Visit one of London’s most famous landmarks - the unnerving Tower of London
Explore the White Tower, the oldest part of the Tower of London
Learn and discover the Tower’s history
Come up close to the astounding Crown Jewels
1st March 2022 till 30th of October 2022: Open Daily
Mondays and Sundays: 10.00-17.30.
Tuesday - Saturday: 09.00-17.30.
Last admission: 16.30.
24th - 26th December & 1st January (Closed)
The History of the Tower of London
Built in the 11th century, the Tower of London has been a central part of London life for centuries. With many uses throughout history, the Tower has earned a chilling reputation for being a formidable Castle and one that Londoners would have trembled at the sight of. Once home to wild animals, ‘the royal beasts’, the Royal Mint and a prison, there is much British history to uncover at the Tower of London.
The Tower of London is famously guarded by Yeoman Warders who were once used to keep the prisoners inside the Tower safe. Now, you will find them outside the Crown Jewels, keeping a watchful eye on the Tower’s proceedings. You’ll get the chance to see these iconic Warders, helping you to discover more about this historic landmark on London’s north bank.
The Crown Jewels
Go past the Yeoman Warders and have the special chance to see the majestic Crown Jewels. These dazzling diamond-encrusted masterpieces are a must-see part of the Tower of London and won’t leave you disappointed. Owned by some of the most famous monarchs in royal British history, you will get to see which Crown was worn by which Queen or King. You’ll even get to see Queen Elizabeth II’s exquisite Imperial State Crown worn at the State Openings of Parliament.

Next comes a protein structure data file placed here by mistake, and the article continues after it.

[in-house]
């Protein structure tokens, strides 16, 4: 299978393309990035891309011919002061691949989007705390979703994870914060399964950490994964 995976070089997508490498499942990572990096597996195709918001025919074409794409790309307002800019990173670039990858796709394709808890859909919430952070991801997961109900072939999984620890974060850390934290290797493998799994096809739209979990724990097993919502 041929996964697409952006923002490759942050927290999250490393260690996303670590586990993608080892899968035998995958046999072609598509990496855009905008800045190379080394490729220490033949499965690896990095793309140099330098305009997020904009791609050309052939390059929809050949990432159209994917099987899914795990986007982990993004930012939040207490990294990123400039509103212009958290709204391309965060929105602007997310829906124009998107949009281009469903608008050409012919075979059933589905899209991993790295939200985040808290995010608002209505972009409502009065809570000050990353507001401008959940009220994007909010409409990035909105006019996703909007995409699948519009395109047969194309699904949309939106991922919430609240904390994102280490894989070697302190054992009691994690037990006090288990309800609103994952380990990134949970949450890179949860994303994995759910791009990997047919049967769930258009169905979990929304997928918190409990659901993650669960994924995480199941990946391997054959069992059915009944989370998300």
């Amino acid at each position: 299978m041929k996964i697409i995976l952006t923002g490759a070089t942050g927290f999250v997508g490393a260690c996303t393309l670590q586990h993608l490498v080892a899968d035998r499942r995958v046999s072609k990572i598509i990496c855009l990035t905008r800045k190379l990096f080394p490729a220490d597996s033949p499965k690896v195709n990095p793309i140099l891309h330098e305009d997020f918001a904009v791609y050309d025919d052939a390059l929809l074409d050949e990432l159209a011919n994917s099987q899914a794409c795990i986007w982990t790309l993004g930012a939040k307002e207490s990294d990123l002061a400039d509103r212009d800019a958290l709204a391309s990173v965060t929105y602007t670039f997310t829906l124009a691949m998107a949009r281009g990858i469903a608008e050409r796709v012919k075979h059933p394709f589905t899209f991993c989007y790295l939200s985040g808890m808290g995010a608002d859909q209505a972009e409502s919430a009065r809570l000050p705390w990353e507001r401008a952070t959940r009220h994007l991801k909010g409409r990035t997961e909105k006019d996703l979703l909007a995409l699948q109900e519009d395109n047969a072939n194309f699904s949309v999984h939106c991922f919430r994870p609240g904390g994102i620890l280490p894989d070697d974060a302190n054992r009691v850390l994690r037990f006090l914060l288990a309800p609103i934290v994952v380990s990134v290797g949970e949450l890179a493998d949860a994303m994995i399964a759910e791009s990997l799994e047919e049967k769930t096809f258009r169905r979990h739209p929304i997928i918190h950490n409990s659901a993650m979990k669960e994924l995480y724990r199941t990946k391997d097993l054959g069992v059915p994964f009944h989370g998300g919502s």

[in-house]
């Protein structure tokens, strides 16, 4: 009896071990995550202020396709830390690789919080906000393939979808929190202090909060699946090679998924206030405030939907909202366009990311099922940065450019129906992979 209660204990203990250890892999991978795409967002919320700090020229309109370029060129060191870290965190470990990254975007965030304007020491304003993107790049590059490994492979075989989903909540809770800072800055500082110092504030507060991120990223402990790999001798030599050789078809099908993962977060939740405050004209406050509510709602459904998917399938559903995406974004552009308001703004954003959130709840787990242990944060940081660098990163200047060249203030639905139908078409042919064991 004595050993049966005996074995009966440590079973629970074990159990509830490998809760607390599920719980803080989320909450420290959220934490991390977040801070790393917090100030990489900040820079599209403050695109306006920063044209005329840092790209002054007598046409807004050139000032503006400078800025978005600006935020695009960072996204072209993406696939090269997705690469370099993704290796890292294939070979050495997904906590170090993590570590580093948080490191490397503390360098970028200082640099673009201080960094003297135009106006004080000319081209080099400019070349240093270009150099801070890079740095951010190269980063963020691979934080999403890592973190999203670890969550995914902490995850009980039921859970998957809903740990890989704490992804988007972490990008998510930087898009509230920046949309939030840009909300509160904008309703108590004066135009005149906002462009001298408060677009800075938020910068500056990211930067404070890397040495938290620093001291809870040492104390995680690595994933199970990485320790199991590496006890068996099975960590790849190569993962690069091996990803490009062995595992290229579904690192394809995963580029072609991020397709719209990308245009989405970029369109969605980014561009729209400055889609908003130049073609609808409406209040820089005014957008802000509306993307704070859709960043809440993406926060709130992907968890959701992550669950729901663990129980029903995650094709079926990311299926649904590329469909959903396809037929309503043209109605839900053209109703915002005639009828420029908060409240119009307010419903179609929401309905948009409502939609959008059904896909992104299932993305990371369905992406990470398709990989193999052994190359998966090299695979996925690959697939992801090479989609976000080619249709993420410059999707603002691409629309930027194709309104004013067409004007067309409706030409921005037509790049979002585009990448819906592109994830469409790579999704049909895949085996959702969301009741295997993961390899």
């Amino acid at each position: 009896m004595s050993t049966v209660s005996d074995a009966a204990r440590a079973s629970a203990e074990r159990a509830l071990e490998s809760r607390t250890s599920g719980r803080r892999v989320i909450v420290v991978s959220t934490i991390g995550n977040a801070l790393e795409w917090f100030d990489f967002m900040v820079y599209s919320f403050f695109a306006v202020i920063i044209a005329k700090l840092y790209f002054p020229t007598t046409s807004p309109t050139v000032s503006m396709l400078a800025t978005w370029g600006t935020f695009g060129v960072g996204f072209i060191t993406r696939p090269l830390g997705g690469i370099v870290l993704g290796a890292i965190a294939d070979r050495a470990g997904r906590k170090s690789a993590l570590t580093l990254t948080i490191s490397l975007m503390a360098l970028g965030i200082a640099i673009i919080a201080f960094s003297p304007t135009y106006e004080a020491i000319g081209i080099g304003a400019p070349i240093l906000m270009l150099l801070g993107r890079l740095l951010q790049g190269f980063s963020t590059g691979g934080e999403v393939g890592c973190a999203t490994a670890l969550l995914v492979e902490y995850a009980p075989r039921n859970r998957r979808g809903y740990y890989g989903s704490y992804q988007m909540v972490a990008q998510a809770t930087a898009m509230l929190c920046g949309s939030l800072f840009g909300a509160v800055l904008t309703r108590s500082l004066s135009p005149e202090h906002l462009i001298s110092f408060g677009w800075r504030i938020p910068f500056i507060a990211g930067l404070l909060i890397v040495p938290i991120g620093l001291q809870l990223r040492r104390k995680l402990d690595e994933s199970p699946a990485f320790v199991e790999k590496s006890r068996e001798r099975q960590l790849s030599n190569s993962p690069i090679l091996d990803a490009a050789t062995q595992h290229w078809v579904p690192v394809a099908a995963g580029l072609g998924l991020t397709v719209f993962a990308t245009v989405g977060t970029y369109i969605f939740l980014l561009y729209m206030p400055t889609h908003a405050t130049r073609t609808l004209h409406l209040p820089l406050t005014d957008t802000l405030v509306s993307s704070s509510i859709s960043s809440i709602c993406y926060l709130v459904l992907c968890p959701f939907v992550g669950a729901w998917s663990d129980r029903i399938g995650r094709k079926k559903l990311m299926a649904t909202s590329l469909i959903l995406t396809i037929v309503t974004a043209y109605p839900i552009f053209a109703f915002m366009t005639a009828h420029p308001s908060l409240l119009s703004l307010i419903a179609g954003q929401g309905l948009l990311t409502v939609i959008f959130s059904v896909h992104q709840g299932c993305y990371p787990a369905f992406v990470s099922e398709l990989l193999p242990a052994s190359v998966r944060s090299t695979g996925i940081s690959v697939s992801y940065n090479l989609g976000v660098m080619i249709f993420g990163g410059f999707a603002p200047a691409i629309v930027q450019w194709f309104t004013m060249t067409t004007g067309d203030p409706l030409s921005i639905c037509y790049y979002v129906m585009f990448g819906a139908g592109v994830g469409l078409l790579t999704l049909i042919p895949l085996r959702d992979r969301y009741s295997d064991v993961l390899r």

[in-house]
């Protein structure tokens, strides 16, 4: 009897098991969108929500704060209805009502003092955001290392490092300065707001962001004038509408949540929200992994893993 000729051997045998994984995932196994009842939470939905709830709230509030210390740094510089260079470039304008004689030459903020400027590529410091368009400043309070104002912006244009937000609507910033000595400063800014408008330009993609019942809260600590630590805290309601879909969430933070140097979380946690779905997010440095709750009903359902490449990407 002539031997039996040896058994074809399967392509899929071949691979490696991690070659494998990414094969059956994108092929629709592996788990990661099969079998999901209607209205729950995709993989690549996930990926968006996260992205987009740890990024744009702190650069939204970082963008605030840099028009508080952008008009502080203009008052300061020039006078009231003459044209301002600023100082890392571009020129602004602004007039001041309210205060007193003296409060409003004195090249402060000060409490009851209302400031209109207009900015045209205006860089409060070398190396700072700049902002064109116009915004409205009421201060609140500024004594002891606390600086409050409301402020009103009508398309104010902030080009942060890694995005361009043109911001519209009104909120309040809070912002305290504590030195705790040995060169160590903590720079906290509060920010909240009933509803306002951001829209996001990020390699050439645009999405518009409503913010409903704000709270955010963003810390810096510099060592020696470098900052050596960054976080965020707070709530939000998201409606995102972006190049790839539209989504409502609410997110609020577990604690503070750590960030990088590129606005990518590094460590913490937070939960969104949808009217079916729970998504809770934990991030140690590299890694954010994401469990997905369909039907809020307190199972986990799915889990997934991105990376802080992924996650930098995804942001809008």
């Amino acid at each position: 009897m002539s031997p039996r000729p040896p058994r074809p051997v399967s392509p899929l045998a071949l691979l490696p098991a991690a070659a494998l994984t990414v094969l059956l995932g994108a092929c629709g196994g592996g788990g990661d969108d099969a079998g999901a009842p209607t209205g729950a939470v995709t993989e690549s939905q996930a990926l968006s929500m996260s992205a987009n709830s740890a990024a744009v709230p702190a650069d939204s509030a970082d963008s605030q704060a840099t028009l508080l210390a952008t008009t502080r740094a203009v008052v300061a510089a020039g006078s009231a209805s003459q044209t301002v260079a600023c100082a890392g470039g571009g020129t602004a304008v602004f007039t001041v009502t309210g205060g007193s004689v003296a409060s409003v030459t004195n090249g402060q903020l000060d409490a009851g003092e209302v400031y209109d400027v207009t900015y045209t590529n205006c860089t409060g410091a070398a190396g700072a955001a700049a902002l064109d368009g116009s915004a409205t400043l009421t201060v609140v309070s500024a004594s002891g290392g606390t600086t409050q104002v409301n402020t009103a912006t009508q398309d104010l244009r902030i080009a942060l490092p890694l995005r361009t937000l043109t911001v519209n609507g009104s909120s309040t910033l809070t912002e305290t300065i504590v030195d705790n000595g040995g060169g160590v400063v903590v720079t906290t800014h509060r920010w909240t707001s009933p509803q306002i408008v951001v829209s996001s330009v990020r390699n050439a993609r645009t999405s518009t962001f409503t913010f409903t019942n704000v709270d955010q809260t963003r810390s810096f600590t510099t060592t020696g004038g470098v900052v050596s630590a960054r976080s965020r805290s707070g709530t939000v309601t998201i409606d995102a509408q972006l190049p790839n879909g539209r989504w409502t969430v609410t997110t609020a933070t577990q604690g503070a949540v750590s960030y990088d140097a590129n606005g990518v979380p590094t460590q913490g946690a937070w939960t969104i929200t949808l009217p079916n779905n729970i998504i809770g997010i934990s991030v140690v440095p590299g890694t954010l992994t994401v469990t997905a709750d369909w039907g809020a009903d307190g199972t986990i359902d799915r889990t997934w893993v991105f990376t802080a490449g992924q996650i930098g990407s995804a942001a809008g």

Royal Beasts Exhibition
Once home to a vast array of wild animals, the Tower of London houses the interactive Royal Beasts Exhibition to give visitors an insight into this fascinating part of history. From lions to baboons (and even a polar bear!), many royal beasts called the Tower of London home.
The Line of Kings
See historic armours including those of Henry VIII, Charles I and James II. These are set in a parade along side beautifully-carved horses. Dating back to the 17th century, the Line of Kings is one of the earliest museum exhibits. You wont see any Queens or less popular monarchs in this exhibit, as they didn't play a part in the royal message that the monarchy wanted to give early Tower visitors.